In either case, it reports on security status for all the devices it detects on your network. When I ran the inspector on a virtual machine, it had nothing to report.

All the identified devices came up problem-free. You can click on any device for a geeky list of its identifiers, interfaces, and services.

Most users should only dig into those details if directed by tech support. I do have one test system that’s deliberately configured for danger—the one I use for firewall testing. It connects through the router’s DMZ port, effectively making a direct connection to the internet. Avast spotted that problem, flagged it as trouble, and offered advice on just how to fix the security hole.

Simple Password Manager Password management is an unexpected feature for a free antivirus. Avast’s handles all the basic functions, and does them well, but that’s as far as it goes. To get started, you create a master password that will protect all your website passwords. Avast offers advice on the construction of a strong password, with a color-coded line representing the strength of what you’ve typed. Getting to green is tough! Note, though, that Avast will accept a password that’s less than super-strong.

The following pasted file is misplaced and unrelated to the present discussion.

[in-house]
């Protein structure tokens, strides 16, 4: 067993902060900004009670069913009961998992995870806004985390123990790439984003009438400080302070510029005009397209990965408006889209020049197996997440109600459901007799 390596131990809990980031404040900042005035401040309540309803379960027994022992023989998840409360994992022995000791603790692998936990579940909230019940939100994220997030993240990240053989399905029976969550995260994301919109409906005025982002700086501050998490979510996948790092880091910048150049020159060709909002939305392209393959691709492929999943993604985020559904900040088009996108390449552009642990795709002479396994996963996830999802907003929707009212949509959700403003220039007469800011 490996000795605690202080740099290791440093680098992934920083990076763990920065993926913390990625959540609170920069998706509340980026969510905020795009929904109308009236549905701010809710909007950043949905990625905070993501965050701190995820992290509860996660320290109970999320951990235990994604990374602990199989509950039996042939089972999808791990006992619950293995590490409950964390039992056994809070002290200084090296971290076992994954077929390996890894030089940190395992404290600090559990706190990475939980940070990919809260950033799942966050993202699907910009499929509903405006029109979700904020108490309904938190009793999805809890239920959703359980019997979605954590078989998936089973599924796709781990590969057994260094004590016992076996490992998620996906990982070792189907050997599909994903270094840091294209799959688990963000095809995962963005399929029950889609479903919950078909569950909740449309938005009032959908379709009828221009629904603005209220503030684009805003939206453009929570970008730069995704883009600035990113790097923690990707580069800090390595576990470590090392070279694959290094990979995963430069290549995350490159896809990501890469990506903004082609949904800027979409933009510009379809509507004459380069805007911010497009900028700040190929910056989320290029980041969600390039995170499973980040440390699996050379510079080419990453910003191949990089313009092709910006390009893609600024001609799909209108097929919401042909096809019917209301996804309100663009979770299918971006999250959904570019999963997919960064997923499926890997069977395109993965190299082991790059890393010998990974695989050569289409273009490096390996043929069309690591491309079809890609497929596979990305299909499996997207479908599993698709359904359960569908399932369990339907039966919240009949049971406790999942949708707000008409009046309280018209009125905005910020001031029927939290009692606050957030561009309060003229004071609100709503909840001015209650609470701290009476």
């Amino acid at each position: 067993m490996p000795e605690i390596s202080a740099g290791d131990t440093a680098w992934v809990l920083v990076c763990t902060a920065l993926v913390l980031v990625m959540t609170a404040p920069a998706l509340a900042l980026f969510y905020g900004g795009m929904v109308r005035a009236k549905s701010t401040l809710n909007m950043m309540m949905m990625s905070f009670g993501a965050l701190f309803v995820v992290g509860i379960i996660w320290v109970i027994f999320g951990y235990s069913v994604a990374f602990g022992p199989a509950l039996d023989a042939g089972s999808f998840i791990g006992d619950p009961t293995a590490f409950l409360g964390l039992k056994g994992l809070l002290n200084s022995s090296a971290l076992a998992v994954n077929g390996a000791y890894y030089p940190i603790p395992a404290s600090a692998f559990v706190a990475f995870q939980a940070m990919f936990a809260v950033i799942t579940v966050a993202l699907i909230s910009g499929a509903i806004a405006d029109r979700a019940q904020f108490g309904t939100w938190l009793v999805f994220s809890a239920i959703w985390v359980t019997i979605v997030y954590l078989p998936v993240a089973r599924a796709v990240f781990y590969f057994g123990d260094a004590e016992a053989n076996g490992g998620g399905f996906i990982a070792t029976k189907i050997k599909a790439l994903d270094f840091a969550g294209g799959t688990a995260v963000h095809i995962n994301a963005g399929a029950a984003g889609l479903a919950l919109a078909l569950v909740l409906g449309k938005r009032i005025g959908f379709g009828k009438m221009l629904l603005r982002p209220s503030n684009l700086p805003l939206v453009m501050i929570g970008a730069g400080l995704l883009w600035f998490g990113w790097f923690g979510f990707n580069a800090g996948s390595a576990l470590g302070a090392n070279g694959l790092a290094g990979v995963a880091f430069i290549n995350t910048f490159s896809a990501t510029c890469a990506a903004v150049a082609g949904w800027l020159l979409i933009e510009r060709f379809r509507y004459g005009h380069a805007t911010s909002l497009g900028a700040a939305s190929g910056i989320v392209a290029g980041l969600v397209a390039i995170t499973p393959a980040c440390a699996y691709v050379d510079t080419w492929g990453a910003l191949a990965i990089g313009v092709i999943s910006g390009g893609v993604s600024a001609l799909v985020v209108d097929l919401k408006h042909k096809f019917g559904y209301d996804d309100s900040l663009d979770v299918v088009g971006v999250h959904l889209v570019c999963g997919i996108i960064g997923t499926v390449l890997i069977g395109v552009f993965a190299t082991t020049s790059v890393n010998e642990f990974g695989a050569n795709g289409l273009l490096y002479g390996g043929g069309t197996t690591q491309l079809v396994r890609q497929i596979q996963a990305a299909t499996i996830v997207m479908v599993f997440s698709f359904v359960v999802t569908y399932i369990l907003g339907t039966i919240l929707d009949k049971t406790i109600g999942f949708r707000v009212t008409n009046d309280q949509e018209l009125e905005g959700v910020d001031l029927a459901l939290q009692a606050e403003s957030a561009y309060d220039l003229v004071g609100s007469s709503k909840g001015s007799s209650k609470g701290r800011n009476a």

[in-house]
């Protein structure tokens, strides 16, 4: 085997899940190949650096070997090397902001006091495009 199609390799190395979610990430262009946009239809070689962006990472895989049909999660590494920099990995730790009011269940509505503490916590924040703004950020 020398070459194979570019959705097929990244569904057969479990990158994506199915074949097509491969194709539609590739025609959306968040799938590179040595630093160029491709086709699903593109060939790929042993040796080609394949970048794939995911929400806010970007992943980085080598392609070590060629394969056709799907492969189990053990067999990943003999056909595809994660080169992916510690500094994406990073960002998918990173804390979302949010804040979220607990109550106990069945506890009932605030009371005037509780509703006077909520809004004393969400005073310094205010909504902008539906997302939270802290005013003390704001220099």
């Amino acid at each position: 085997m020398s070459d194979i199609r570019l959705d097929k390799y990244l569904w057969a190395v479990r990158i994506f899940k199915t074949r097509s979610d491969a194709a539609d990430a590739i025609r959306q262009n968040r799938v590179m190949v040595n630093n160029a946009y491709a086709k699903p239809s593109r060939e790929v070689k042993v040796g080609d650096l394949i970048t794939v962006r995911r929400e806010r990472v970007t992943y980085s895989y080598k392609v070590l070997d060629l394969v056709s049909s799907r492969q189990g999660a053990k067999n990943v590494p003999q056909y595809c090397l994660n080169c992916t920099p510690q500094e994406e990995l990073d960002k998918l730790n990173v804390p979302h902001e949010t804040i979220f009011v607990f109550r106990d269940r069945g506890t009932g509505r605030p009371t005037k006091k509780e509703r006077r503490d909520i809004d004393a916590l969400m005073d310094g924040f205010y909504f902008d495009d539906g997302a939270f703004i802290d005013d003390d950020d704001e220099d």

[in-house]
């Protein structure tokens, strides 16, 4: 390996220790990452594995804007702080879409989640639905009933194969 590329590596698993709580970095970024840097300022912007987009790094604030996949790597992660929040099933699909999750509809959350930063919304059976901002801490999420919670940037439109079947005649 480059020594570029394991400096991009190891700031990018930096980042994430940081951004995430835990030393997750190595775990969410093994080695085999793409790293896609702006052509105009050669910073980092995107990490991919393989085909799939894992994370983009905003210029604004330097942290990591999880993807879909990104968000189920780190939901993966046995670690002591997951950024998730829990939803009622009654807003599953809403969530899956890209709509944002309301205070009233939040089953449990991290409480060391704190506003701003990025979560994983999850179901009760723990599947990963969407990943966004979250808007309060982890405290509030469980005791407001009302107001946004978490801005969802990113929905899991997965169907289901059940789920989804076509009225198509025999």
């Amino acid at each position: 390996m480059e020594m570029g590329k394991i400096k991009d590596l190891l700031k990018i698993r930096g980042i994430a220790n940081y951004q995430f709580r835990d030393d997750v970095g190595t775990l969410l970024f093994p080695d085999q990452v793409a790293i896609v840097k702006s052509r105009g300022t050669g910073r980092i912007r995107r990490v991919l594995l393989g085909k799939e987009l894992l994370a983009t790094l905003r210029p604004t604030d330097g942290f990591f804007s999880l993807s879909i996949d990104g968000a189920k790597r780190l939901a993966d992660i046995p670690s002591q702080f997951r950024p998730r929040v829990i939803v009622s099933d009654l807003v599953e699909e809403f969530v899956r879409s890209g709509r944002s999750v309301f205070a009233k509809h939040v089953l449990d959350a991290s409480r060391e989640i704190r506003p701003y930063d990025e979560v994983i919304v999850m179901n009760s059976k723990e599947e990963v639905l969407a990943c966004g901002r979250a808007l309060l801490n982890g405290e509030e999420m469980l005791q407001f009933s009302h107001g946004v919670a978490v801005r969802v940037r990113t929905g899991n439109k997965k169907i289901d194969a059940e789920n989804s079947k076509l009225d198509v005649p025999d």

In either supported browser, Avast offers to save the login credentials you enter for secure sites. When you revisit a website, it fills in your saved credentials. If you have multiple accounts on the site, you can click a little key icon in the username field to get a menu of all your choices. And it does handle Gmail and other two-page logins. With many password managers , clicking the toolbar icon gets a menu of logins.

Avast works differently. Clicking menu choices for Passwords, Secure Notes, or Settings just takes you to the corresponding page within the main Avast program. However, from the Password page in the main program you can click to visit and log in to any saved site.